with Paul Freeman
Plaza Theatre, Orlando, FL • 3-29-09
Carl F Gauze
As I stood in line with all the comb-overs, graying ponytails, and black tee shirts, I heard an amazing amount of detailed musical information from the sort of obsessive vinyl collectors that keep the spirit of rock and roll alive. Anecdotes about obscure drummers and long-forgotten opening acts mixed with commentary on digital mixing methods and what sort of microphones Stevie Ray Vaughn prefers. These were the survivors of the late ’60s and ’70s, now ensconced in the sort of comfortable middle class so widely rejected when they smelled bad and took random chemicals with gay abandon and no thought of the present future.
Inside the historic Plaza Theatre, noteworthy as the first desegregated movie house in Orlando, there were two shows tonight. A Christian metal band thumped along on the left side of the house, and the rest of us grabbed a few beers and some popcorn and headed to the right side to see one of the Gods of Progressive Rock. The audience had the casual feel of a small-town wrestling crowd — people chatted and shook hands and acted like they hadn’t seen each other in almost two weeks. We dealt with some confusion regarding the starting time — tickets said 8, posters said 9, so the opening act split the difference and went on at 8:30.
Paul Freeman is a delightful acoustic guitarist from Wales; he has the boyish look of a young Paul McCartney and a voice twice as sweet. His only accompanist was drummer Carl Aulty, who occasionally used a harmonium as a sort of mini-keyboard. His set was too short — a few originals like “With All My Strength” and “Last Man Standing” mixed with some gentle covers including the Travelling Wilburys’ “Handle Me With Care.” The audience took him to heart, shouting personal questions between songs. As his minimal equipment was packed away, the audience continued its lively chatting, and grabbed a few more beers.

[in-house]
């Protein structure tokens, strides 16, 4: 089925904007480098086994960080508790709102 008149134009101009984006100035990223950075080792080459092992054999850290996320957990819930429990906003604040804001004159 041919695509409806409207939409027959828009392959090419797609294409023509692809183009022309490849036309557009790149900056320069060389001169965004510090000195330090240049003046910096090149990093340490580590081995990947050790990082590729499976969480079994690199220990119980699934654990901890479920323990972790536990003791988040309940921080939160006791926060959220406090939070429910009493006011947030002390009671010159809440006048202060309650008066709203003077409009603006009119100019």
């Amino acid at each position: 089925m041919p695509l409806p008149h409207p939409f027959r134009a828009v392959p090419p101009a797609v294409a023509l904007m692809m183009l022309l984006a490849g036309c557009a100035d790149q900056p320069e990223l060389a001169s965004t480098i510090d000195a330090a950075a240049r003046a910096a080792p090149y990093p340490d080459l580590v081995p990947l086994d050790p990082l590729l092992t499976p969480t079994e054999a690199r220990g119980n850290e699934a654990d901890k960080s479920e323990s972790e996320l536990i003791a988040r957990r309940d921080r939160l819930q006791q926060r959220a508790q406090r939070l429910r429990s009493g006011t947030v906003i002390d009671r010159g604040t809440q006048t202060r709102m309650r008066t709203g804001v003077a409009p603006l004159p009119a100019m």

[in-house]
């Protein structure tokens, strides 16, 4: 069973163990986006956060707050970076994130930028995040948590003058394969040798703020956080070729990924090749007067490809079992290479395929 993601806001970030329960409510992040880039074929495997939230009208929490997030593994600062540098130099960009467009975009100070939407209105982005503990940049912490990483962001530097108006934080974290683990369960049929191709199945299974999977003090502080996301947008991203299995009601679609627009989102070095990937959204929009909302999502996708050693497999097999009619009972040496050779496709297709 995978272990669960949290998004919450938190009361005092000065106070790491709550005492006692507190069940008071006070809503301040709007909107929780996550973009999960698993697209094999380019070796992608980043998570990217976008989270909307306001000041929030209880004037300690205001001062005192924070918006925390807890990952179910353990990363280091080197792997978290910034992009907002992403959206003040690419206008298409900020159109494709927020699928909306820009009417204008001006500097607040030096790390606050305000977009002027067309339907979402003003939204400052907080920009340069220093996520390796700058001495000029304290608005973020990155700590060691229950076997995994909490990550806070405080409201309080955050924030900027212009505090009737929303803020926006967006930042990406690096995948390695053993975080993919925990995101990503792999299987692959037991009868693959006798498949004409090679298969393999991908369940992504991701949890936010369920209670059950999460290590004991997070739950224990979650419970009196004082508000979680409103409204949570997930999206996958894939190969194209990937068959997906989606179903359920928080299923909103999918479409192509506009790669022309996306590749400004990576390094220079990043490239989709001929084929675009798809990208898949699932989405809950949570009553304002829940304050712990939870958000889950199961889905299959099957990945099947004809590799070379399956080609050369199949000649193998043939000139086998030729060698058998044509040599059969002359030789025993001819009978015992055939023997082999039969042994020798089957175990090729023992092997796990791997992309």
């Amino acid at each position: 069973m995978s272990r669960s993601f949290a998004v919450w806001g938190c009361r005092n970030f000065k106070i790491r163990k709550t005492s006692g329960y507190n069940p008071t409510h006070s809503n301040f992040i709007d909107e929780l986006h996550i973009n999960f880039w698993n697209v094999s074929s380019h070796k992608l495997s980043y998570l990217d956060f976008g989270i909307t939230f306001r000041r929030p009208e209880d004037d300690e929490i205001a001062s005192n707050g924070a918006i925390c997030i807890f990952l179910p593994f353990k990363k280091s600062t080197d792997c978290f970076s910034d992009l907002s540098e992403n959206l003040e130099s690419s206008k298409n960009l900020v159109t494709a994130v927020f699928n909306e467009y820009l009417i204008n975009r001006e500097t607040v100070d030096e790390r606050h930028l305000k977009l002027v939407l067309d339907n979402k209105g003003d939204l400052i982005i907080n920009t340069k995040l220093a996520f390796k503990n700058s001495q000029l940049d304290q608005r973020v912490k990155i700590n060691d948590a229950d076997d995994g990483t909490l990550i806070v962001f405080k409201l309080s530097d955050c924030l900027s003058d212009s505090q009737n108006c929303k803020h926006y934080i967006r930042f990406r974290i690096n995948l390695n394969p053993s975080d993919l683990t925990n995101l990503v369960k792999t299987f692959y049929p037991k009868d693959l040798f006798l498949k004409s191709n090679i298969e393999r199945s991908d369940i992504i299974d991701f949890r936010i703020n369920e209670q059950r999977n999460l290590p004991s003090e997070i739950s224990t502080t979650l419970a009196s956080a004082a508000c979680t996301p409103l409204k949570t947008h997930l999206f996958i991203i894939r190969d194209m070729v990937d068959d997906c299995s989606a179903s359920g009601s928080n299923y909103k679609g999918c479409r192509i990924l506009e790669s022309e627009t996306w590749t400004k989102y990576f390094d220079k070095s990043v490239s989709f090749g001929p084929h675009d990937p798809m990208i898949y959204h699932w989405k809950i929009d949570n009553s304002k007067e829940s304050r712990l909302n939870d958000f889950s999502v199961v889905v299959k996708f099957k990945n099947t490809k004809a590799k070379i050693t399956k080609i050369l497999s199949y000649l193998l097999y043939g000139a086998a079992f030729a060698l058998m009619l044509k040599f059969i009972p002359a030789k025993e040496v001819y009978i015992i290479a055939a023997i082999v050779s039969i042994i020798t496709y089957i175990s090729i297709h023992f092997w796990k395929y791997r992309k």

Rundgren’s elaborate musical arrangements stood in stark contrast to Freeman’s simplicity. Rundgren has played all over the rock spectrum from progressive to soft rock to a harder electric sound that dominated tonight’s show. He warmed up with some of his bigger hits, which the savvy fans around me predicted with amazing accuracy. “I Saw the Light” was the biggie, and then he moved on to his new album Arena, a collection of 13 one word title songs.
Mr. Rundgren delivered a rocking show, jumping and dancing like he was still in danger of getting carded. He never attempted a stage jump. Just as well, I don’t think the crowd could catch a musician and pass him back through seats anymore. His back-up band had a few new members and a few older ones, none of whom were introduced. The cutest was the blonde bass player (Rachel Haden of that dog and The Rentals). Like all good bass players, she kept the calm center of the show while the rest of the crew bounced around her. The stage consisted of little more than a riser and some large white sheets, illuminated with a few lights and a smoke machine. In the wings a sound guy and some technicians kept busy patching microphones and other equipment. Stuff was breaking, but never to the point that the show lost its sound or energy. Rundgren kept his audience amused and banging their heads, and while the sound was loud, it was mixed very cleanly. For a medium-sized show, it felt very homey and the audience treated Mr. Rundgren like a long-lost college roommate. It was almost like having a backstage pass.